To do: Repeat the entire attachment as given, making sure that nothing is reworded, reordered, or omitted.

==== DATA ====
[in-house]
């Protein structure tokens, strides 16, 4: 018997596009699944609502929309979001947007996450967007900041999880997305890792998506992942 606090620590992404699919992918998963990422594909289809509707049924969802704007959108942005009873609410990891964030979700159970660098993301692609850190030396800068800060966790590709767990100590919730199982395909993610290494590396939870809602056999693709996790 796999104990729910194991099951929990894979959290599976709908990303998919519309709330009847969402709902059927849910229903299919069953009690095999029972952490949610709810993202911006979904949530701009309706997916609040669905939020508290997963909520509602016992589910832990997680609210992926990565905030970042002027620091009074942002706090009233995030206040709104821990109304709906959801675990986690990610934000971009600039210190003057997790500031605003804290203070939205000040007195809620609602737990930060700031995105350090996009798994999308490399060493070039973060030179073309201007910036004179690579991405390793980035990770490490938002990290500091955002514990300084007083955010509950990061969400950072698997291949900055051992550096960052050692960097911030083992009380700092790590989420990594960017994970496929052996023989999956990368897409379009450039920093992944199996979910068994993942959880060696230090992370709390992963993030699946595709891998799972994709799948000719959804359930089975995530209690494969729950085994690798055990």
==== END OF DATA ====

[in-house]
């Protein structure tokens, strides 16, 4: 018997596009699944609502929309979001947007996450967007900041999880997305890792998506992942 606090620590992404699919992918998963990422594909289809509707049924969802704007959108942005009873609410990891964030979700159970660098993301692609850190030396800068800060966790590709767990100590919730199982395909993610290494590396939870809602056999693709996790 796999104990729910194991099951929990894979959290599976709908990303998919519309709330009847969402709902059927849910229903299919069953009690095999029972952490949610709810993202911006979904949530701009309706997916609040669905939020508290997963909520509602016992589910832990997680609210992926990565905030970042002027620091009074942002706090009233995030206040709104821990109304709906959801675990986690990610934000971009600039210190003057997790500031605003804290203070939205000040007195809620609602737990930060700031995105350090996009798994999308490399060493070039973060030179073309201007910036004179690579991405390793980035990770490490938002990290500091955002514990300084007083955010509950990061969400950072698997291949900055051992550096960052050692960097911030083992009380700092790590989420990594960017994970496929052996023989999956990368897409379009450039920093992944199996979910068994993942959880060696230090992370709390992963993030699946595709891998799972994709799948000719959804359930089975995530209690494969729950085994690798055990």